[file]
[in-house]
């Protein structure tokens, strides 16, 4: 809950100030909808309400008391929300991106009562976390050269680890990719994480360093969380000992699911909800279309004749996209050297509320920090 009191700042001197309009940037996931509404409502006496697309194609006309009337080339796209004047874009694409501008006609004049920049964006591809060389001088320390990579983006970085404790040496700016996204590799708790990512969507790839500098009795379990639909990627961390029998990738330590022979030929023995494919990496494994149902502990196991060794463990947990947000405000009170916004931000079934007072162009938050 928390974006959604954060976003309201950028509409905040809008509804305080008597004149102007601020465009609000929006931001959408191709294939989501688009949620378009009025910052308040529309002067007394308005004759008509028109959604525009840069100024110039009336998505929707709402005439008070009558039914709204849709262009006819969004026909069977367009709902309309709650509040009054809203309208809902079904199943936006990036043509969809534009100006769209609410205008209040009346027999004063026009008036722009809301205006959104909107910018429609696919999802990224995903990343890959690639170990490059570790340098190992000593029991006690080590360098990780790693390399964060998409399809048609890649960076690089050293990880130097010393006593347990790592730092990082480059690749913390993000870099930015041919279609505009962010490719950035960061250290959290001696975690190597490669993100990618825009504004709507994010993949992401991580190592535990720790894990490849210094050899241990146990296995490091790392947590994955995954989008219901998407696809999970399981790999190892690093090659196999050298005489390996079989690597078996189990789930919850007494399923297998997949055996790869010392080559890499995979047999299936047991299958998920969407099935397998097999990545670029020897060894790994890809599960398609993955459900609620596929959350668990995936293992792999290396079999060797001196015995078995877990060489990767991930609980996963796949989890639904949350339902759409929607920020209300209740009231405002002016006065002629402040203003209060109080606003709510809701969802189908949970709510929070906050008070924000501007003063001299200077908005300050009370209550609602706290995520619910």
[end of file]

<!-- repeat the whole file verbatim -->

[in-house]
């Protein structure tokens, strides 16, 4: 809950100030909808309400008391929300991106009562976390050269680890990719994480360093969380000992699911909800279309004749996209050297509320920090 009191700042001197309009940037996931509404409502006496697309194609006309009337080339796209004047874009694409501008006609004049920049964006591809060389001088320390990579983006970085404790040496700016996204590799708790990512969507790839500098009795379990639909990627961390029998990738330590022979030929023995494919990496494994149902502990196991060794463990947990947000405000009170916004931000079934007072162009938050 928390974006959604954060976003309201950028509409905040809008509804305080008597004149102007601020465009609000929006931001959408191709294939989501688009949620378009009025910052308040529309002067007394308005004759008509028109959604525009840069100024110039009336998505929707709402005439008070009558039914709204849709262009006819969004026909069977367009709902309309709650509040009054809203309208809902079904199943936006990036043509969809534009100006769209609410205008209040009346027999004063026009008036722009809301205006959104909107910018429609696919999802990224995903990343890959690639170990490059570790340098190992000593029991006690080590360098990780790693390399964060998409399809048609890649960076690089050293990880130097010393006593347990790592730092990082480059690749913390993000870099930015041919279609505009962010490719950035960061250290959290001696975690190597490669993100990618825009504004709507994010993949992401991580190592535990720790894990490849210094050899241990146990296995490091790392947590994955995954989008219901998407696809999970399981790999190892690093090659196999050298005489390996079989690597078996189990789930919850007494399923297998997949055996790869010392080559890499995979047999299936047991299958998920969407099935397998097999990545670029020897060894790994890809599960398609993955459900609620596929959350668990995936293992792999290396079999060797001196015995078995877990060489990767991930609980996963796949989890639904949350339902759409929607920020209300209740009231405002002016006065002629402040203003209060109080606003709510809701969802189908949970709510929070906050008070924000501007003063001299200077908005300050009370209550609602706290995520619910």